But my fame did not end there. I eagerly moved on to the patch of grass where the children were warming up their master yo-yo skills, and boy was I an amateur among the kids, but I had picked up Chinese yo-yo quickly in the past few days so I agreed to join the yo-yo squad on camera. The first trick performed was the “dragon”, which is great for cameras because it shows teamwork, unity, the Miaoli elementary school as one. It took only the second try for the yo-yo to smoothly move down the line of ten people, from one persons string to the next, and the toss back reached great heights and was successfully caught. We all happily cheered and we, as a school, truly were one in unity. Following the “dragon”, we performed toss ups, around the leg, spider web, and throw and catch. I performed around the leg, which can be perpetual for the ultimate yo-yo guru, but as a non-guru I was currently at 21 loops, when everyone, including the reporter and cameramen, gathered around and loudly chanted the counts in unison. I had reached 40 loops when I saw my yo-yo wobble in which I tried to straighten, but once I hit 43, my yo-yo tumbled off and rolled away on the grass. Everybody joyously hollered, clapped, and laughed and I put on a broad smile because 43 was a great number for a dilettante like me.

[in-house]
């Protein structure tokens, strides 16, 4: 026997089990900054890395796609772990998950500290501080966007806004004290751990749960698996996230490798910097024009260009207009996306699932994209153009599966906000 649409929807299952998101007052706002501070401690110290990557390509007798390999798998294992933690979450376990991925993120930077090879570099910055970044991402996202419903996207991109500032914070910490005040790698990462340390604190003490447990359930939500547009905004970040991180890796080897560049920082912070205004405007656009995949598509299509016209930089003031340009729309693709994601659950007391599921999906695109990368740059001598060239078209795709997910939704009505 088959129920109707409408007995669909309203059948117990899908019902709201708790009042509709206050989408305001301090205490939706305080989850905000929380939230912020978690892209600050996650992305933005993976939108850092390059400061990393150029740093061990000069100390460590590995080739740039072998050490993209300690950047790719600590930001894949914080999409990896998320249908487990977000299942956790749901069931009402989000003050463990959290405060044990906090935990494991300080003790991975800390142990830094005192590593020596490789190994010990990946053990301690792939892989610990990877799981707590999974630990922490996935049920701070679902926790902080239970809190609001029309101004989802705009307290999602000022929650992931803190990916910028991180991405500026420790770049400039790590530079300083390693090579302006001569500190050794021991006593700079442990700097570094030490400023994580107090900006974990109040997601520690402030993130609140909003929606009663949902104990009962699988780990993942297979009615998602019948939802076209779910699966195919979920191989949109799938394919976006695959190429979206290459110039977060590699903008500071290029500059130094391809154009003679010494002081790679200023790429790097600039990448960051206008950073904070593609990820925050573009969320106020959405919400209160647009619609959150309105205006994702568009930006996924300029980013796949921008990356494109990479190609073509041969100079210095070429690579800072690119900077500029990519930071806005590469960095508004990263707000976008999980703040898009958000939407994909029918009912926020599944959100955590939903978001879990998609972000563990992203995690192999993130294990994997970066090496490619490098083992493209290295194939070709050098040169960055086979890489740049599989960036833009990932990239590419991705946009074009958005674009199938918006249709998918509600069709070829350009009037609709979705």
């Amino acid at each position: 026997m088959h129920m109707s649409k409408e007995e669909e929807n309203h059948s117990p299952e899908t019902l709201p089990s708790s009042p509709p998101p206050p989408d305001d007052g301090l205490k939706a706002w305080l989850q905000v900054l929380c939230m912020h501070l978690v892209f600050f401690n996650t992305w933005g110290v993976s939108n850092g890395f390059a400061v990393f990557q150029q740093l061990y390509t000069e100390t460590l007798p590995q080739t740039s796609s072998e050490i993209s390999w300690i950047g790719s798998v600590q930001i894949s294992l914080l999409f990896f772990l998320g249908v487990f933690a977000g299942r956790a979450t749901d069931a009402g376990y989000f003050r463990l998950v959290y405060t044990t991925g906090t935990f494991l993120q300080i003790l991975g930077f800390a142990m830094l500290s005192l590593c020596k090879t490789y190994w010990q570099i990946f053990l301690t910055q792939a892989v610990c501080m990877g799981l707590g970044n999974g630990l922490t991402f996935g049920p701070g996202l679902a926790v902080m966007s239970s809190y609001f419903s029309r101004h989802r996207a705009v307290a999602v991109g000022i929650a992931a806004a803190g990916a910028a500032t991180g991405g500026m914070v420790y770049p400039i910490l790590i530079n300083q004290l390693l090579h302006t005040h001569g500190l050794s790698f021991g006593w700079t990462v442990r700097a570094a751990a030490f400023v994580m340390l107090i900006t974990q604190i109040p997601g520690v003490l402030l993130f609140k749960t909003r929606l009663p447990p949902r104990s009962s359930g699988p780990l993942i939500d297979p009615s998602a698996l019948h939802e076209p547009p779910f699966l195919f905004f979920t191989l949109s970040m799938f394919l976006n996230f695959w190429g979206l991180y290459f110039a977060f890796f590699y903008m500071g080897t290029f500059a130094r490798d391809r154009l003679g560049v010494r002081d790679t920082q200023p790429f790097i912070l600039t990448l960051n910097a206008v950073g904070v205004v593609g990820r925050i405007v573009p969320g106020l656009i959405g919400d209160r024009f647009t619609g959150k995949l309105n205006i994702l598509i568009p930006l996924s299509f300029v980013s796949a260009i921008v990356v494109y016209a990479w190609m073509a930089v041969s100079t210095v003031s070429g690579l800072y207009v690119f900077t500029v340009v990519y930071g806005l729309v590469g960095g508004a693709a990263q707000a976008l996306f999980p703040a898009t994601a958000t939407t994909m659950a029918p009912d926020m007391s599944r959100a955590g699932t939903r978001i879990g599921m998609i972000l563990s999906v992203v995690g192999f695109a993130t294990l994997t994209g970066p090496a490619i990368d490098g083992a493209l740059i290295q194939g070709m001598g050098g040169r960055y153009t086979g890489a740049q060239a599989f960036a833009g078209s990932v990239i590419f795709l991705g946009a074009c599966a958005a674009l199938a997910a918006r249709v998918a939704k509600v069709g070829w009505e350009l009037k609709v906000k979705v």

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On the Miaoli news